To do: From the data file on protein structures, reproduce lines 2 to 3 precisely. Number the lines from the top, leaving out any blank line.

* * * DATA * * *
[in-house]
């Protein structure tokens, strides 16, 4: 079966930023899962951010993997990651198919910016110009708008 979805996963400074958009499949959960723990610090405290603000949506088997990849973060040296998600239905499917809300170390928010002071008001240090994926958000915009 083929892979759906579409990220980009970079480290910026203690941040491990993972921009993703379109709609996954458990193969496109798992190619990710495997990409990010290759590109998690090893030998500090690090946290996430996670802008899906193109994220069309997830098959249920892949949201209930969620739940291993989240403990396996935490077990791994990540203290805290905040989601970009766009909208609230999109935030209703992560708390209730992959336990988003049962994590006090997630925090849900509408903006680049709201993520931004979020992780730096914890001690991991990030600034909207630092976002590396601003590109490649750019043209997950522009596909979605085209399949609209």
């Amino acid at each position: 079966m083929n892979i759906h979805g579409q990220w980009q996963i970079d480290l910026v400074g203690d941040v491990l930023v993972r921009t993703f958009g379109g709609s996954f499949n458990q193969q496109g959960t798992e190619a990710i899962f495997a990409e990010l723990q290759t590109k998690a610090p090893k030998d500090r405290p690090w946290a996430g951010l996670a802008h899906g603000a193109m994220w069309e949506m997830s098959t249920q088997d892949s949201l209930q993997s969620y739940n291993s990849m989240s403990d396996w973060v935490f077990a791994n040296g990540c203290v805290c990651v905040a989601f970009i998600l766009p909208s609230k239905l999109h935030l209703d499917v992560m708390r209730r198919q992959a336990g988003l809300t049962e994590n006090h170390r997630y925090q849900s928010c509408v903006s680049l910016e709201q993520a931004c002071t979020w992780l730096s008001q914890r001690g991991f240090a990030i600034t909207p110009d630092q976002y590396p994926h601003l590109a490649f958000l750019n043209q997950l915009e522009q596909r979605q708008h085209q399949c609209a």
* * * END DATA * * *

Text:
């Protein structure tokens, strides 16, 4: 079966930023899962951010993997990651198919910016110009708008 979805996963400074958009499949959960723990610090405290603000949506088997990849973060040296998600239905499917809300170390928010002071008001240090994926958000915009 083929892979759906579409990220980009970079480290910026203690941040491990993972921009993703379109709609996954458990193969496109798992190619990710495997990409990010290759590109998690090893030998500090690090946290996430996670802008899906193109994220069309997830098959249920892949949201209930969620739940291993989240403990396996935490077990791994990540203290805290905040989601970009766009909208609230999109935030209703992560708390209730992959336990988003049962994590006090997630925090849900509408903006680049709201993520931004979020992780730096914890001690991991990030600034909207630092976002590396601003590109490649750019043209997950522009596909979605085209399949609209």
């Amino acid at each position: 079966m083929n892979i759906h979805g579409q990220w980009q996963i970079d480290l910026v400074g203690d941040v491990l930023v993972r921009t993703f958009g379109g709609s996954f499949n458990q193969q496109g959960t798992e190619a990710i899962f495997a990409e990010l723990q290759t590109k998690a610090p090893k030998d500090r405290p690090w946290a996430g951010l996670a802008h899906g603000a193109m994220w069309e949506m997830s098959t249920q088997d892949s949201l209930q993997s969620y739940n291993s990849m989240s403990d396996w973060v935490f077990a791994n040296g990540c203290v805290c990651v905040a989601f970009i998600l766009p909208s609230k239905l999109h935030l209703d499917v992560m708390r209730r198919q992959a336990g988003l809300t049962e994590n006090h170390r997630y925090q849900s928010c509408v903006s680049l910016e709201q993520a931004c002071t979020w992780l730096s008001q914890r001690g991991f240090a990030i600034t909207p110009d630092q976002y590396p994926h601003l590109a490649f958000l750019n043209q997950l915009e522009q596909r979605q708008h085209q399949c609209a």